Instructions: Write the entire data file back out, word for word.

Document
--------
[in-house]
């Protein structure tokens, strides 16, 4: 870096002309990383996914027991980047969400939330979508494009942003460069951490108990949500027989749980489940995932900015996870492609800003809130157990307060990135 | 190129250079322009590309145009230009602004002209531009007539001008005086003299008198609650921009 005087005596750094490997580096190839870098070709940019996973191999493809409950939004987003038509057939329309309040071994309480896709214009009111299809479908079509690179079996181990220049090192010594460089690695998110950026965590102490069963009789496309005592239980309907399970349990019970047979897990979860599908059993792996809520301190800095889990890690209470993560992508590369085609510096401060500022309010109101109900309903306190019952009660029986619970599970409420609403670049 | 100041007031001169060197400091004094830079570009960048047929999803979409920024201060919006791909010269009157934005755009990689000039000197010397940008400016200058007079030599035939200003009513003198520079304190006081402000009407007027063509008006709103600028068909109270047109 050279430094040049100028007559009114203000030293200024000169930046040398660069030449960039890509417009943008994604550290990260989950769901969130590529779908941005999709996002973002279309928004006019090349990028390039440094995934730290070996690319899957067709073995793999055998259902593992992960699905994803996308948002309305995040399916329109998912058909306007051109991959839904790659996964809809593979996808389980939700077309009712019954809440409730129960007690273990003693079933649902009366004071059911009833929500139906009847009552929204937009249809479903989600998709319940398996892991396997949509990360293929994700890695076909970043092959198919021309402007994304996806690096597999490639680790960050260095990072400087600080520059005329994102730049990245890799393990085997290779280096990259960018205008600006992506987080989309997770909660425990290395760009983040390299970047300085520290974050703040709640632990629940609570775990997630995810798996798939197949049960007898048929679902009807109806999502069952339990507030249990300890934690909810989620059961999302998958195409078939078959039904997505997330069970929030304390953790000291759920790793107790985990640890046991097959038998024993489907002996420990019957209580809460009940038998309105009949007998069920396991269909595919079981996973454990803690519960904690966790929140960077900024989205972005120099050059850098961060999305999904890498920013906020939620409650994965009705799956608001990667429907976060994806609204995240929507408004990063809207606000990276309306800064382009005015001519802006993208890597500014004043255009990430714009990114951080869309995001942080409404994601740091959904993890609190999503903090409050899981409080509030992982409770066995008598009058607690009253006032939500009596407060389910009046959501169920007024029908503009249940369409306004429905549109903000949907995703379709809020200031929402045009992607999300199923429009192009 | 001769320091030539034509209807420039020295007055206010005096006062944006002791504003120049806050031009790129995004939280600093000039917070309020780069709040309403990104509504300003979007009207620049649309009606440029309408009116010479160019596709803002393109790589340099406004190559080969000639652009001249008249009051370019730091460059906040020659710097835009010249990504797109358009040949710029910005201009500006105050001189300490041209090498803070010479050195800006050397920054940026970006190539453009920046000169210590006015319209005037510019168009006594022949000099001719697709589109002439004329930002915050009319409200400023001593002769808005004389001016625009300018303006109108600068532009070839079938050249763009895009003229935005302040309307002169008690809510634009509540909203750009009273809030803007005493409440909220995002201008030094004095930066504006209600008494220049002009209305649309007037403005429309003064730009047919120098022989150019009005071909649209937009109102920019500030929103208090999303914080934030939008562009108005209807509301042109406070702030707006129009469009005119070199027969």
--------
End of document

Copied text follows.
[in-house]
């Protein structure tokens, strides 16, 4: 870096002309990383996914027991980047969400939330979508494009942003460069951490108990949500027989749980489940995932900015996870492609800003809130157990307060990135 | 190129250079322009590309145009230009602004002209531009007539001008005086003299008198609650921009 005087005596750094490997580096190839870098070709940019996973191999493809409950939004987003038509057939329309309040071994309480896709214009009111299809479908079509690179079996181990220049090192010594460089690695998110950026965590102490069963009789496309005592239980309907399970349990019970047979897990979860599908059993792996809520301190800095889990890690209470993560992508590369085609510096401060500022309010109101109900309903306190019952009660029986619970599970409420609403670049 | 100041007031001169060197400091004094830079570009960048047929999803979409920024201060919006791909010269009157934005755009990689000039000197010397940008400016200058007079030599035939200003009513003198520079304190006081402000009407007027063509008006709103600028068909109270047109 050279430094040049100028007559009114203000030293200024000169930046040398660069030449960039890509417009943008994604550290990260989950769901969130590529779908941005999709996002973002279309928004006019090349990028390039440094995934730290070996690319899957067709073995793999055998259902593992992960699905994803996308948002309305995040399916329109998912058909306007051109991959839904790659996964809809593979996808389980939700077309009712019954809440409730129960007690273990003693079933649902009366004071059911009833929500139906009847009552929204937009249809479903989600998709319940398996892991396997949509990360293929994700890695076909970043092959198919021309402007994304996806690096597999490639680790960050260095990072400087600080520059005329994102730049990245890799393990085997290779280096990259960018205008600006992506987080989309997770909660425990290395760009983040390299970047300085520290974050703040709640632990629940609570775990997630995810798996798939197949049960007898048929679902009807109806999502069952339990507030249990300890934690909810989620059961999302998958195409078939078959039904997505997330069970929030304390953790000291759920790793107790985990640890046991097959038998024993489907002996420990019957209580809460009940038998309105009949007998069920396991269909595919079981996973454990803690519960904690966790929140960077900024989205972005120099050059850098961060999305999904890498920013906020939620409650994965009705799956608001990667429907976060994806609204995240929507408004990063809207606000990276309306800064382009005015001519802006993208890597500014004043255009990430714009990114951080869309995001942080409404994601740091959904993890609190999503903090409050899981409080509030992982409770066995008598009058607690009253006032939500009596407060389910009046959501169920007024029908503009249940369409306004429905549109903000949907995703379709809020200031929402045009992607999300199923429009192009 | 001769320091030539034509209807420039020295007055206010005096006062944006002791504003120049806050031009790129995004939280600093000039917070309020780069709040309403990104509504300003979007009207620049649309009606440029309408009116010479160019596709803002393109790589340099406004190559080969000639652009001249008249009051370019730091460059906040020659710097835009010249990504797109358009040949710029910005201009500006105050001189300490041209090498803070010479050195800006050397920054940026970006190539453009920046000169210590006015319209005037510019168009006594022949000099001719697709589109002439004329930002915050009319409200400023001593002769808005004389001016625009300018303006109108600068532009070839079938050249763009895009003229935005302040309307002169008690809510634009509540909203750009009273809030803007005493409440909220995002201008030094004095930066504006209600008494220049002009209305649309007037403005429309003064730009047919120098022989150019009005071909649209937009109102920019500030929103208090999303914080934030939008562009108005209807509301042109406070702030707006129009469009005119070199027969």